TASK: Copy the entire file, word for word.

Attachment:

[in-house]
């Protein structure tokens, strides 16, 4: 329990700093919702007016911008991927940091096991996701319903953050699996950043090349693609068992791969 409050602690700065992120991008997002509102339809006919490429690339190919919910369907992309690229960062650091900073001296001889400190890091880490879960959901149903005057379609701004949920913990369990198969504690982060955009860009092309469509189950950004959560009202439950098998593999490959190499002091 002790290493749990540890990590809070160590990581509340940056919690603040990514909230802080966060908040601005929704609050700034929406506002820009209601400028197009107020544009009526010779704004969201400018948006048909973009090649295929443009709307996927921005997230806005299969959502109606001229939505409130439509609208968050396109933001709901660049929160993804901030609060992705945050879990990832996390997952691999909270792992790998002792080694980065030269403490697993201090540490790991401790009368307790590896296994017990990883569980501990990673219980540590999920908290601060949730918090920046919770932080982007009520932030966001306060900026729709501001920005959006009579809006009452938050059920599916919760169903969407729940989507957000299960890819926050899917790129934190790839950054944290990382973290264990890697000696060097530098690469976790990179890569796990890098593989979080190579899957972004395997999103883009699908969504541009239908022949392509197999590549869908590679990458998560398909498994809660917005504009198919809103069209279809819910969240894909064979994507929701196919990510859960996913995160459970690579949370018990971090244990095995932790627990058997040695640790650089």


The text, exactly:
[in-house]
């Protein structure tokens, strides 16, 4: 329990700093919702007016911008991927940091096991996701319903953050699996950043090349693609068992791969 409050602690700065992120991008997002509102339809006919490429690339190919919910369907992309690229960062650091900073001296001889400190890091880490879960959901149903005057379609701004949920913990369990198969504690982060955009860009092309469509189950950004959560009202439950098998593999490959190499002091 002790290493749990540890990590809070160590990581509340940056919690603040990514909230802080966060908040601005929704609050700034929406506002820009209601400028197009107020544009009526010779704004969201400018948006048909973009090649295929443009709307996927921005997230806005299969959502109606001229939505409130439509609208968050396109933001709901660049929160993804901030609060992705945050879990990832996390997952691999909270792992790998002792080694980065030269403490697993201090540490790991401790009368307790590896296994017990990883569980501990990673219980540590999920908290601060949730918090920046919770932080982007009520932030966001306060900026729709501001920005959006009579809006009452938050059920599916919760169903969407729940989507957000299960890819926050899917790129934190790839950054944290990382973290264990890697000696060097530098690469976790990179890569796990890098593989979080190579899957972004395997999103883009699908969504541009239908022949392509197999590549869908590679990458998560398909498994809660917005504009198919809103069209279809819910969240894909064979994507929701196919990510859960996913995160459970690579949370018990971090244990095995932790627990058997040695640790650089």